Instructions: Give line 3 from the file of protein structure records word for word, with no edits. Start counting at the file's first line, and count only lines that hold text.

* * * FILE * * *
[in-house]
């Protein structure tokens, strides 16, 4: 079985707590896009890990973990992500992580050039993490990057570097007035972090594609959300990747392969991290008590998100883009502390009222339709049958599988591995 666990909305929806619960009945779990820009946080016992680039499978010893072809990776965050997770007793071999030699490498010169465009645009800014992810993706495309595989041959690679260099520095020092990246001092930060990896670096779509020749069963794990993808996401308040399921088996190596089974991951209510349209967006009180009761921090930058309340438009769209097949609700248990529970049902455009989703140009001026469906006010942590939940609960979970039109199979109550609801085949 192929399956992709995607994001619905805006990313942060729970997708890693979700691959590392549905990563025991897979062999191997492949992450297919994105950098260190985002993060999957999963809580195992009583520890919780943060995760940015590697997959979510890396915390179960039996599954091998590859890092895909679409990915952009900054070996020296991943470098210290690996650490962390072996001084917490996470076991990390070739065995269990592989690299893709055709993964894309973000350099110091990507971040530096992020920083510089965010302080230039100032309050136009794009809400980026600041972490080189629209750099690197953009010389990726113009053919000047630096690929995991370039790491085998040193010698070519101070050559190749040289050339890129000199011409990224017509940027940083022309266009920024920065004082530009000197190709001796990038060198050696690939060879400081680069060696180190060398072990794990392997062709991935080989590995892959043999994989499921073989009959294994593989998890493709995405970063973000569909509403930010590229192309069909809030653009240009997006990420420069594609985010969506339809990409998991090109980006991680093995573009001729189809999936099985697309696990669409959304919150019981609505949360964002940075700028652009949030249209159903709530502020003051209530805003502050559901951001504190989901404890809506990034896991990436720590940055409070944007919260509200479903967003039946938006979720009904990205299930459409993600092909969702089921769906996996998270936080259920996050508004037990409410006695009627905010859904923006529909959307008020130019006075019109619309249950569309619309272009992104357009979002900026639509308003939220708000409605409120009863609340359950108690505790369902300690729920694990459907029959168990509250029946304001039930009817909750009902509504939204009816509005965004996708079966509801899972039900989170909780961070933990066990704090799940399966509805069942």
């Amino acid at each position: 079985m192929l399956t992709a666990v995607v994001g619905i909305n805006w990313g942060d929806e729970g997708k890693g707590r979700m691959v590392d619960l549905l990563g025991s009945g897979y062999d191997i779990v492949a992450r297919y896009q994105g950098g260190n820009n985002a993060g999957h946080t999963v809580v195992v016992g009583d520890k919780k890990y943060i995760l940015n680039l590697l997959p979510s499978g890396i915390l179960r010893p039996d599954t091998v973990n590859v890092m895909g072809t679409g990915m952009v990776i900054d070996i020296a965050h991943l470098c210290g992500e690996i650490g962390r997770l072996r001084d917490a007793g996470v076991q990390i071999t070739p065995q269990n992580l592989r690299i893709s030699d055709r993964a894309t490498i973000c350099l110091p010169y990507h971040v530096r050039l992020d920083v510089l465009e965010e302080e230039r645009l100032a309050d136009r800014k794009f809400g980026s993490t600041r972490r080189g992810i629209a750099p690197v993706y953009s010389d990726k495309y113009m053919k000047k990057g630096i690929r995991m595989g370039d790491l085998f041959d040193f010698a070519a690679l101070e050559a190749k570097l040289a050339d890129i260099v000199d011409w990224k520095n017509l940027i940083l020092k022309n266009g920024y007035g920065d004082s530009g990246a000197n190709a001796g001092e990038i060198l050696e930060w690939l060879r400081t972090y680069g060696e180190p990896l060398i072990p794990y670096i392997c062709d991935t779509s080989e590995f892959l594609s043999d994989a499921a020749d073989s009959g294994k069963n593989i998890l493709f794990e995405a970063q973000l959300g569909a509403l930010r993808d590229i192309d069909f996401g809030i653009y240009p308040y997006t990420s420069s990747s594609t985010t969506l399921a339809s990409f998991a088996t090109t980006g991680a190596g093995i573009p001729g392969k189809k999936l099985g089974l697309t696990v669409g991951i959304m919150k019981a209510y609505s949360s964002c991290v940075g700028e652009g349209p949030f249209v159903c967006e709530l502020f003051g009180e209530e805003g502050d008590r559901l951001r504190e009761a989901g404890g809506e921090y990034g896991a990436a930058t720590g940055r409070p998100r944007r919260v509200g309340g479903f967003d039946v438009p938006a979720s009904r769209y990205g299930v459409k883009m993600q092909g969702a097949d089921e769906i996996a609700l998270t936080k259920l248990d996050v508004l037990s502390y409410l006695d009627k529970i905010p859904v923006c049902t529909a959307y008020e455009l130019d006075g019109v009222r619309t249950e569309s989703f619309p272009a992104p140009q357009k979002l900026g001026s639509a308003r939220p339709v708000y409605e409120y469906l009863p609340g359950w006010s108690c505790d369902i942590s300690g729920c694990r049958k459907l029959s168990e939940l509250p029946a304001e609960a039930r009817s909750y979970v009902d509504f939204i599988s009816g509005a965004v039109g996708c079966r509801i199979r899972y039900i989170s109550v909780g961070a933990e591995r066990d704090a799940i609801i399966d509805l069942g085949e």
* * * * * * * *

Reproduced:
């Amino acid at each position: 079985m192929l399956t992709a666990v995607v994001g619905i909305n805006w990313g942060d929806e729970g997708k890693g707590r979700m691959v590392d619960l549905l990563g025991s009945g897979y062999d191997i779990v492949a992450r297919y896009q994105g950098g260190n820009n985002a993060g999957h946080t999963v809580v195992v016992g009583d520890k919780k890990y943060i995760l940015n680039l590697l997959p979510s499978g890396i915390l179960r010893p039996d599954t091998v973990n590859v890092m895909g072809t679409g990915m952009v990776i900054d070996i020296a965050h991943l470098c210290g992500e690996i650490g962390r997770l072996r001084d917490a007793g996470v076991q990390i071999t070739p065995q269990n992580l592989r690299i893709s030699d055709r993964a894309t490498i973000c350099l110091p010169y990507h971040v530096r050039l992020d920083v510089l465009e965010e302080e230039r645009l100032a309050d136009r800014k794009f809400g980026s993490t600041r972490r080189g992810i629209a750099p690197v993706y953009s010389d990726k495309y113009m053919k000047k990057g630096i690929r995991m595989g370039d790491l085998f041959d040193f010698a070519a690679l101070e050559a190749k570097l040289a050339d890129i260099v000199d011409w990224k520095n017509l940027i940083l020092k022309n266009g920024y007035g920065d004082s530009g990246a000197n190709a001796g001092e990038i060198l050696e930060w690939l060879r400081t972090y680069g060696e180190p990896l060398i072990p794990y670096i392997c062709d991935t779509s080989e590995f892959l594609s043999d994989a499921a020749d073989s009959g294994k069963n593989i998890l493709f794990e995405a970063q973000l959300g569909a509403l930010r993808d590229i192309d069909f996401g809030i653009y240009p308040y997006t990420s420069s990747s594609t985010t969506l399921a339809s990409f998991a088996t090109t980006g991680a190596g093995i573009p001729g392969k189809k999936l099985g089974l697309t696990v669409g991951i959304m919150k019981a209510y609505s949360s964002c991290v940075g700028e652009g349209p949030f249209v159903c967006e709530l502020f003051g009180e209530e805003g502050d008590r559901l951001r504190e009761a989901g404890g809506e921090y990034g896991a990436a930058t720590g940055r409070p998100r944007r919260v509200g309340g479903f967003d039946v438009p938006a979720s009904r769209y990205g299930v459409k883009m993600q092909g969702a097949d089921e769906i996996a609700l998270t936080k259920l248990d996050v508004l037990s502390y409410l006695d009627k529970i905010p859904v923006c049902t529909a959307y008020e455009l130019d006075g019109v009222r619309t249950e569309s989703f619309p272009a992104p140009q357009k979002l900026g001026s639509a308003r939220p339709v708000y409605e409120y469906l009863p609340g359950w006010s108690c505790d369902i942590s300690g729920c694990r049958k459907l029959s168990e939940l509250p029946a304001e609960a039930r009817s909750y979970v009902d509504f939204i599988s009816g509005a965004v039109g996708c079966r509801i199979r899972y039900i989170s109550v909780g961070a933990e591995r066990d704090a799940i609801i399966d509805l069942g085949e």